A common potters mark or symbol can be found on large quantities of Staffordshire pottery & porcelain. The Staffordshire knot mark, as it is known, consists of a three loop knot constructed from a length of rope. Often with a set of initials within the knot loops and sometimes a crown above the knot.
How do you identify Staffordshire figures?
Look for signs such as poorly applied colour and gilding. If the hole at the base is large this is a clear indication of a reproduction. The earlier figures have smaller holes to let the air out. If the base is flat and unglazed they are fakes.
Is Staffordshire pottery worth anything?
Values vary widely ranging from $500 to several thousands of dollars for each piece depending on many different factors. Staffordshire pieces were exhibited at Worlds Fairs and public exhibitions like the Panama Pacific Expo of 1915.
How do you identify studio pottery marks?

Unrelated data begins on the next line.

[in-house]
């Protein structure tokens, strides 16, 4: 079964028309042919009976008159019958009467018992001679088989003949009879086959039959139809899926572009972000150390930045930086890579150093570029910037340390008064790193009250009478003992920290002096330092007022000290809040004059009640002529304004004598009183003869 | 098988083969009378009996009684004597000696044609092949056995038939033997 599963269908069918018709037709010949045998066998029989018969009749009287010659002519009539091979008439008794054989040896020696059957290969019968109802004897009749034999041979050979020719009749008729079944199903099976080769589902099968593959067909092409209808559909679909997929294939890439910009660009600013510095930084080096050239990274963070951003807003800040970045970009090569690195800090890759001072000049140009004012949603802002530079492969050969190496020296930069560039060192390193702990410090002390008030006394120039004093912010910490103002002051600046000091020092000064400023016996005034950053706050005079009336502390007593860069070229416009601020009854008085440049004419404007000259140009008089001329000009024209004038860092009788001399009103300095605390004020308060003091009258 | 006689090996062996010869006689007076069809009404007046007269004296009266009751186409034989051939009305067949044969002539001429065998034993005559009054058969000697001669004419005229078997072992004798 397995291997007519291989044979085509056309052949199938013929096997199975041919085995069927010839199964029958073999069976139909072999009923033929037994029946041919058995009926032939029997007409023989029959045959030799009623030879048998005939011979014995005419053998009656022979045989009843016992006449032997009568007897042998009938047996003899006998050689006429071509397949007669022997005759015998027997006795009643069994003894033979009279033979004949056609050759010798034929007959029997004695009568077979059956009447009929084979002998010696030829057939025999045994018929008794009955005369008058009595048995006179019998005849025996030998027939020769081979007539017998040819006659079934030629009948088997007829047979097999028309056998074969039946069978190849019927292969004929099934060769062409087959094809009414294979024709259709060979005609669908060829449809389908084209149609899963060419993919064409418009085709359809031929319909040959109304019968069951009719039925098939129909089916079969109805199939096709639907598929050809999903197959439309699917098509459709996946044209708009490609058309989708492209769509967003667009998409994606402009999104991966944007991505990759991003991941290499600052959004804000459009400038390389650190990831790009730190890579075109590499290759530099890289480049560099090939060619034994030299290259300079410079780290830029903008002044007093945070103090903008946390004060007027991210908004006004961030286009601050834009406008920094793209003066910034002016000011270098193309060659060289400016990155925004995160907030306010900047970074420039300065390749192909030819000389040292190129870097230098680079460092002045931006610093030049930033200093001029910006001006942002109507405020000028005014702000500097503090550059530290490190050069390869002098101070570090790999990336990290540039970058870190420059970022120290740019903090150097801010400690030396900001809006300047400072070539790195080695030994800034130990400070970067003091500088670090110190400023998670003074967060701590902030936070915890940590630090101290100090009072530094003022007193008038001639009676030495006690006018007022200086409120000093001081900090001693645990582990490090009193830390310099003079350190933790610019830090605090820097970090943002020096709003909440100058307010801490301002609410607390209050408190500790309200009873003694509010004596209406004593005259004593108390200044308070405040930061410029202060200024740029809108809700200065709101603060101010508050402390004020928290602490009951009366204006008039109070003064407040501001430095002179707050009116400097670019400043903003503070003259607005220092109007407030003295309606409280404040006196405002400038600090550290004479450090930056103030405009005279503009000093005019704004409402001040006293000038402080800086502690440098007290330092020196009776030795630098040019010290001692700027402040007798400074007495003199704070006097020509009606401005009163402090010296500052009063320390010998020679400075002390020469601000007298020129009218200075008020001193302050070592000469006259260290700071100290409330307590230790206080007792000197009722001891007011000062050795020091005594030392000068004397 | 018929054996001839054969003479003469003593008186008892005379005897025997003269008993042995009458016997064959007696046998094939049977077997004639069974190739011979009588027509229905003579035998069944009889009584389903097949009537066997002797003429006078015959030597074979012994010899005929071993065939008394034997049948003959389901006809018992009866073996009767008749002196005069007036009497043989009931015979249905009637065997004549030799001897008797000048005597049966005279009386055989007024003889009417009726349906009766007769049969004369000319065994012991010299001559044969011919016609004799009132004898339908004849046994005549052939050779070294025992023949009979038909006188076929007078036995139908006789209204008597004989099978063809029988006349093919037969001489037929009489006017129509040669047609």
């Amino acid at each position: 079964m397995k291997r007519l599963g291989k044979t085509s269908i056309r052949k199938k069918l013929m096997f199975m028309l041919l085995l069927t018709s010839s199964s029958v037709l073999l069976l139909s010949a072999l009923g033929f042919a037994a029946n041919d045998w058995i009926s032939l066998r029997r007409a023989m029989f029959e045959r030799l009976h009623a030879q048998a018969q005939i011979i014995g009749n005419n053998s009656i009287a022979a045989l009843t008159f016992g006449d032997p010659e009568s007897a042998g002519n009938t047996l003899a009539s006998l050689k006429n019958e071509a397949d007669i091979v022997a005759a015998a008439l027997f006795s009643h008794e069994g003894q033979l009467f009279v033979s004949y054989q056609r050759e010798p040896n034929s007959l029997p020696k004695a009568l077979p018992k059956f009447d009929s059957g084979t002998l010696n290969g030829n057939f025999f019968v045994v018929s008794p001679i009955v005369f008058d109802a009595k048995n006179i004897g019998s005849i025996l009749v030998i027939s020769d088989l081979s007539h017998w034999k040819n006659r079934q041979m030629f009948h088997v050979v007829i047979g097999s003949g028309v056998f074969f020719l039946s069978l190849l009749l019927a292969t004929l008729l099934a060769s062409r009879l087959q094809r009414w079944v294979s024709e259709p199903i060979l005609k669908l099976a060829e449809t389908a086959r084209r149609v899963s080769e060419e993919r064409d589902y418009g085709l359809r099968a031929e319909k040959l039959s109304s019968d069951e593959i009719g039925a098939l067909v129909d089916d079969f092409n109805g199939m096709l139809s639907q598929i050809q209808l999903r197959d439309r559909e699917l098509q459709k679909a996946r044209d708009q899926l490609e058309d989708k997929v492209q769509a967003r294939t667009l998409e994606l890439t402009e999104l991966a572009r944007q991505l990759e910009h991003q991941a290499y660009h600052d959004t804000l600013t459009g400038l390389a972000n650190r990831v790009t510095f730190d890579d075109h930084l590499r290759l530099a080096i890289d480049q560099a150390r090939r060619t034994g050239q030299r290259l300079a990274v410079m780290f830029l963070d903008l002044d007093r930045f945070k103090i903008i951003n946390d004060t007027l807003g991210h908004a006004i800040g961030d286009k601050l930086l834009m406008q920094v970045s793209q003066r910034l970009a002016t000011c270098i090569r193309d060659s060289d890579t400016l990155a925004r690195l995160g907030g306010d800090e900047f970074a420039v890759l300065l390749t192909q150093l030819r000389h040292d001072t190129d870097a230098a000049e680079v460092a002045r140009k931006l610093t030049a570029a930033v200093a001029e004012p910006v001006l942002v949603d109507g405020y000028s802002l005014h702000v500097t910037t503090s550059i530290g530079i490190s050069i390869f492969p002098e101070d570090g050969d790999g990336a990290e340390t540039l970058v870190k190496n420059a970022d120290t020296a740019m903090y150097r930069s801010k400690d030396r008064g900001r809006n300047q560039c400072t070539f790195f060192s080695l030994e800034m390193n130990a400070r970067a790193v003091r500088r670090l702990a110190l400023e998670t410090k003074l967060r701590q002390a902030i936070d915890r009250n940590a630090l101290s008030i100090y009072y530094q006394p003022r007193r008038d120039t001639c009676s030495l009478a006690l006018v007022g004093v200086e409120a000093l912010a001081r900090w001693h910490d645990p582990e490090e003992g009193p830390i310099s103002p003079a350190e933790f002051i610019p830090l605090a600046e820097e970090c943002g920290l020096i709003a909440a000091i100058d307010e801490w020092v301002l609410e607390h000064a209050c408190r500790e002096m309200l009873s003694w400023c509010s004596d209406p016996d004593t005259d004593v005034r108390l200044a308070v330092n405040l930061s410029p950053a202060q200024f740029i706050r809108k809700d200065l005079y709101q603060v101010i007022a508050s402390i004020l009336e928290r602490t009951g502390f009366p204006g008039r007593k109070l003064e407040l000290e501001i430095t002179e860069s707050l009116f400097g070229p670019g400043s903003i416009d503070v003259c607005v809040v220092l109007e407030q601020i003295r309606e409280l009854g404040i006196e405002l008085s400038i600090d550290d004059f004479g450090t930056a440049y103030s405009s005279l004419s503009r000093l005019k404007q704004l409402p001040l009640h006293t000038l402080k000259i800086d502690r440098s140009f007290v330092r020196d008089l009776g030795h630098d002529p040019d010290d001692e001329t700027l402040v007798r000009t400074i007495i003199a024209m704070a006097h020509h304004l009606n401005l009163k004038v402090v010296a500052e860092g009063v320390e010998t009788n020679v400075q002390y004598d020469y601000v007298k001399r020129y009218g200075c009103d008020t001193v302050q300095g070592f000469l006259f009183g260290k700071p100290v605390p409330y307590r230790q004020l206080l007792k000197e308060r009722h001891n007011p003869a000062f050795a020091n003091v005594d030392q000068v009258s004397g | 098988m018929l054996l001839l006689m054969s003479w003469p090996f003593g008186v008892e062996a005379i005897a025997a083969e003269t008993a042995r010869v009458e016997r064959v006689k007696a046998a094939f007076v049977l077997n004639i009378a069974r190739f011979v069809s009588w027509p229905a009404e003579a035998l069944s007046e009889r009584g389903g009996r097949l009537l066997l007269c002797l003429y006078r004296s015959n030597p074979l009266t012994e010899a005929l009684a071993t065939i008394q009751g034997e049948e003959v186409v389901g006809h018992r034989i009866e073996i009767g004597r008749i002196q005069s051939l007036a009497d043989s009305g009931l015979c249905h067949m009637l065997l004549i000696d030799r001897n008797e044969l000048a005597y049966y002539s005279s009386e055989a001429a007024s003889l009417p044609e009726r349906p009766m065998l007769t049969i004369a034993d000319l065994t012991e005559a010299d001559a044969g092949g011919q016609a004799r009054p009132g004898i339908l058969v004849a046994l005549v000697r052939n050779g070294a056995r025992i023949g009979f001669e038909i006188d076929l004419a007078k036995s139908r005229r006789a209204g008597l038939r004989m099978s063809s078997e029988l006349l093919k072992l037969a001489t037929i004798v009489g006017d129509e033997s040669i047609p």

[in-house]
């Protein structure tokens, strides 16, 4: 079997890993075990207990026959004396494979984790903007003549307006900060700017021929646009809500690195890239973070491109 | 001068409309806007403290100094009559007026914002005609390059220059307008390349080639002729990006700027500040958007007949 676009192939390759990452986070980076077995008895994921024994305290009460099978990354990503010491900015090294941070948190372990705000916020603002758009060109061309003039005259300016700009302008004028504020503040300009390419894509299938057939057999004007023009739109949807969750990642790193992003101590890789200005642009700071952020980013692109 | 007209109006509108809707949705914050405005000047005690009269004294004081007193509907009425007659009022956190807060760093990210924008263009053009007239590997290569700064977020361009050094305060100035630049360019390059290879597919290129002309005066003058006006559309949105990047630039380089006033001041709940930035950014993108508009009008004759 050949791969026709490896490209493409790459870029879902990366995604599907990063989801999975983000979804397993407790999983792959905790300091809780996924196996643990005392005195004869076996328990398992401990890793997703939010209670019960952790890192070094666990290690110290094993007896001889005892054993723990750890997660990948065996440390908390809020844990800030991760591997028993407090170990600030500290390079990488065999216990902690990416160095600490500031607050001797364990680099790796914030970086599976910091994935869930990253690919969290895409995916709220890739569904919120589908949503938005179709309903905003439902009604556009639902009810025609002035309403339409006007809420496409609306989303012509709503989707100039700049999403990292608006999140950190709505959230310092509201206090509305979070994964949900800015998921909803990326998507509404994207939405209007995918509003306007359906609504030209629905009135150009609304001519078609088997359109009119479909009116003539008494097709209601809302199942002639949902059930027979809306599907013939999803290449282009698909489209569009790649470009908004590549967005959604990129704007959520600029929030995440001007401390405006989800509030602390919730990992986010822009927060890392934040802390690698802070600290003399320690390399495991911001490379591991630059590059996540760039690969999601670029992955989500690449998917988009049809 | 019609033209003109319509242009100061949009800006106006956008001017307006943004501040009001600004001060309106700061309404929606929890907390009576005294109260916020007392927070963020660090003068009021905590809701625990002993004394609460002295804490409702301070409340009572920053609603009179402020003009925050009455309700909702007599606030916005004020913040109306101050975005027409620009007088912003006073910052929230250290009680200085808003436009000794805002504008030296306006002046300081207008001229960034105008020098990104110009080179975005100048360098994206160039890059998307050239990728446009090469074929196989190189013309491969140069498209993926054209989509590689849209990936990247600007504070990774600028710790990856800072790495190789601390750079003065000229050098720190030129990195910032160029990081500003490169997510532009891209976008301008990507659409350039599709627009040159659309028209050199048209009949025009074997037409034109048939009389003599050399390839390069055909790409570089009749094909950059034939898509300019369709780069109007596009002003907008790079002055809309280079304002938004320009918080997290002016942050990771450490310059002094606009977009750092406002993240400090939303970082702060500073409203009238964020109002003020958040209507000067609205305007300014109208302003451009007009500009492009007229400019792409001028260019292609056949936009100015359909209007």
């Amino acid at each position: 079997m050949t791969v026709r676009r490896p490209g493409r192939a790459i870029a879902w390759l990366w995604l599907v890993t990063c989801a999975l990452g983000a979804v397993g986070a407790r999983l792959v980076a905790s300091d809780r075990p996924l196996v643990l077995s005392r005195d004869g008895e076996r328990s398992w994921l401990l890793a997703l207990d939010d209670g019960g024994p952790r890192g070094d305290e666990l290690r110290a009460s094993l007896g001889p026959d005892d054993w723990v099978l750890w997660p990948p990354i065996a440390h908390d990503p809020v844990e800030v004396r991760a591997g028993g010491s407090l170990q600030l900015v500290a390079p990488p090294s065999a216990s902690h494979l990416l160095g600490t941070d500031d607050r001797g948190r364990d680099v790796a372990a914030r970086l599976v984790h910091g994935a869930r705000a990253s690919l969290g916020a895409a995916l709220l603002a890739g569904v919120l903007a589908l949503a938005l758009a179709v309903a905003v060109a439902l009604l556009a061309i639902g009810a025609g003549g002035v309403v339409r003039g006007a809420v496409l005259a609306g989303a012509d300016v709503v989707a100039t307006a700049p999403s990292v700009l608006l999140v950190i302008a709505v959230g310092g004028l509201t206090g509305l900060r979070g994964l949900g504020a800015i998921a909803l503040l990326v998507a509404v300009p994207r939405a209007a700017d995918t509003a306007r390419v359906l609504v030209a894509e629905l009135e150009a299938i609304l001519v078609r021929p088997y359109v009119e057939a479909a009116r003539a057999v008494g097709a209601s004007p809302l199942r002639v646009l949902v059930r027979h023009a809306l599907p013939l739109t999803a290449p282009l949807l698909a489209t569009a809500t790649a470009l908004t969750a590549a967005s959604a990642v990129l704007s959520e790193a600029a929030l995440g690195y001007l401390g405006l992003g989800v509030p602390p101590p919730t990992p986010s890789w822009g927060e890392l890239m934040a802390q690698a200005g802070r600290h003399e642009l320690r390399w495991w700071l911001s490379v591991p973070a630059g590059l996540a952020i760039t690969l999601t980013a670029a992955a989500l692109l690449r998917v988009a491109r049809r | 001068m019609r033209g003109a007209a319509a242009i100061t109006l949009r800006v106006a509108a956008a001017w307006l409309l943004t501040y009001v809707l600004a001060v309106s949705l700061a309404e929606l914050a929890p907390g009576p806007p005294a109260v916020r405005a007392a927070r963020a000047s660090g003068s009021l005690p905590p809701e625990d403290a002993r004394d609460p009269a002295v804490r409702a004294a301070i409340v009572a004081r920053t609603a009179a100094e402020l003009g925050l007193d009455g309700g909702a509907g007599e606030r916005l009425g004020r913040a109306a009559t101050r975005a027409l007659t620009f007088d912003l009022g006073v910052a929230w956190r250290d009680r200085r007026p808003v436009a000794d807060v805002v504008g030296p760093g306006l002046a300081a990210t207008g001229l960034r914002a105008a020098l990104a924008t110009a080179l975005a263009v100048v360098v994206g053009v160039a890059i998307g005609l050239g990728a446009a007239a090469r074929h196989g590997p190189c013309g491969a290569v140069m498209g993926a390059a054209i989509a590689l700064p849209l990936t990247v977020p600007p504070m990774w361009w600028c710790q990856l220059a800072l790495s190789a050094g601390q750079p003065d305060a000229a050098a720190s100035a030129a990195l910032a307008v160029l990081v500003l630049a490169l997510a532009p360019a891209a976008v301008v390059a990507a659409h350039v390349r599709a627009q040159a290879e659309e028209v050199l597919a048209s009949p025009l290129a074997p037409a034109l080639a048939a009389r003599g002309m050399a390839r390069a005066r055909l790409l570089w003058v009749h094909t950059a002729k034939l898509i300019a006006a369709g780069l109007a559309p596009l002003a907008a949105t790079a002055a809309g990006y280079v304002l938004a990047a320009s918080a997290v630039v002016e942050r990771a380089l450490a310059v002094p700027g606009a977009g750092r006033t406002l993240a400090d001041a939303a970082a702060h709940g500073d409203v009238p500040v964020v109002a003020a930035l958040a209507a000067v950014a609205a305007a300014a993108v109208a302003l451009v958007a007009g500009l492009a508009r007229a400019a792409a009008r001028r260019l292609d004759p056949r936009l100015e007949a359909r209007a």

Some common marks include the studio where the piece was made, the potter who crafted the piece, and the signature of the artist who decorated it. A form number and identification of the clay type may also be included. Reference books can help you identify unfamiliar marks.
Is Staffordshire pottery still made?
Royal Stafford is based in the Royal Overhouse Manufactory, one of the oldest pottery factories in Burslem, the Mother Town of the Potteries in Stoke-on-Trent. We are one of only a handful of potteries where all production still takes place in England.
How can you tell good pottery?
A good pot will be generous of form, its shape asking to be held and its weight reassuringly present in your hands. In most domestic ware pots, good form will translate to good function too: a well-thrown jug wont be too heavy when it holds water, its handle easy to clasp and pleasant to the touch.
Why is Staffordshire famous for pottery?
The main pottery types of earthenware, stoneware and porcelain were all made in large quantities, and the Staffordshire industry was a major innovator in developing new varieties of ceramic bodies such as bone china and jasperware, as well as pioneering transfer printing and other glazing and decorating techniques.
Is pottery Still Made in Stoke?
The industry has remained in the area thanks to the skills of the local people and today, ceramics is a modern industry and Stoke-on-Trent is still famous for its quality ware which is sold all over the world.